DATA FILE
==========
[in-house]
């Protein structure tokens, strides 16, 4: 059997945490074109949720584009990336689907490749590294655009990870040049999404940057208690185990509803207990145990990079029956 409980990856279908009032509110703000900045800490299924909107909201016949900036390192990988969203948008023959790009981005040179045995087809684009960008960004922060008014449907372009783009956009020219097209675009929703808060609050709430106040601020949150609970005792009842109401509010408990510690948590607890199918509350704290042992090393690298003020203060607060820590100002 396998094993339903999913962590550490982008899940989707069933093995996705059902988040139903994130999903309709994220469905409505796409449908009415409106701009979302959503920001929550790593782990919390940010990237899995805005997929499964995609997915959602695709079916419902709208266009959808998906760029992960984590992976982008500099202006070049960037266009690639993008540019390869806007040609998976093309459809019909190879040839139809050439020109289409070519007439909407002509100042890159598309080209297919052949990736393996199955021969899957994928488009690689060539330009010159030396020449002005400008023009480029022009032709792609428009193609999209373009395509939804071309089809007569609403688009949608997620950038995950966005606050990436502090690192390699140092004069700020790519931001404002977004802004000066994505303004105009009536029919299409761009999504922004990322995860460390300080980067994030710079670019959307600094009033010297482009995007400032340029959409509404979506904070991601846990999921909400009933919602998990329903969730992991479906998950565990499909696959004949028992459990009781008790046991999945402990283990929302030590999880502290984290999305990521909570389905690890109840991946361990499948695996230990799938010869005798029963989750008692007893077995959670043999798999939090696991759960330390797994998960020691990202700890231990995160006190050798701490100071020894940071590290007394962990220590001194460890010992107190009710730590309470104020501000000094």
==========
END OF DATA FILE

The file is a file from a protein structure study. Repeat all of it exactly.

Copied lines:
[in-house]
């Protein structure tokens, strides 16, 4: 059997945490074109949720584009990336689907490749590294655009990870040049999404940057208690185990509803207990145990990079029956 409980990856279908009032509110703000900045800490299924909107909201016949900036390192990988969203948008023959790009981005040179045995087809684009960008960004922060008014449907372009783009956009020219097209675009929703808060609050709430106040601020949150609970005792009842109401509010408990510690948590607890199918509350704290042992090393690298003020203060607060820590100002 396998094993339903999913962590550490982008899940989707069933093995996705059902988040139903994130999903309709994220469905409505796409449908009415409106701009979302959503920001929550790593782990919390940010990237899995805005997929499964995609997915959602695709079916419902709208266009959808998906760029992960984590992976982008500099202006070049960037266009690639993008540019390869806007040609998976093309459809019909190879040839139809050439020109289409070519007439909407002509100042890159598309080209297919052949990736393996199955021969899957994928488009690689060539330009010159030396020449002005400008023009480029022009032709792609428009193609999209373009395509939804071309089809007569609403688009949608997620950038995950966005606050990436502090690192390699140092004069700020790519931001404002977004802004000066994505303004105009009536029919299409761009999504922004990322995860460390300080980067994030710079670019959307600094009033010297482009995007400032340029959409509404979506904070991601846990999921909400009933919602998990329903969730992991479906998950565990499909696959004949028992459990009781008790046991999945402990283990929302030590999880502290984290999305990521909570389905690890109840991946361990499948695996230990799938010869005798029963989750008692007893077995959670043999798999939090696991759960330390797994998960020691990202700890231990995160006190050798701490100071020894940071590290007394962990220590001194460890010992107190009710730590309470104020501000000094």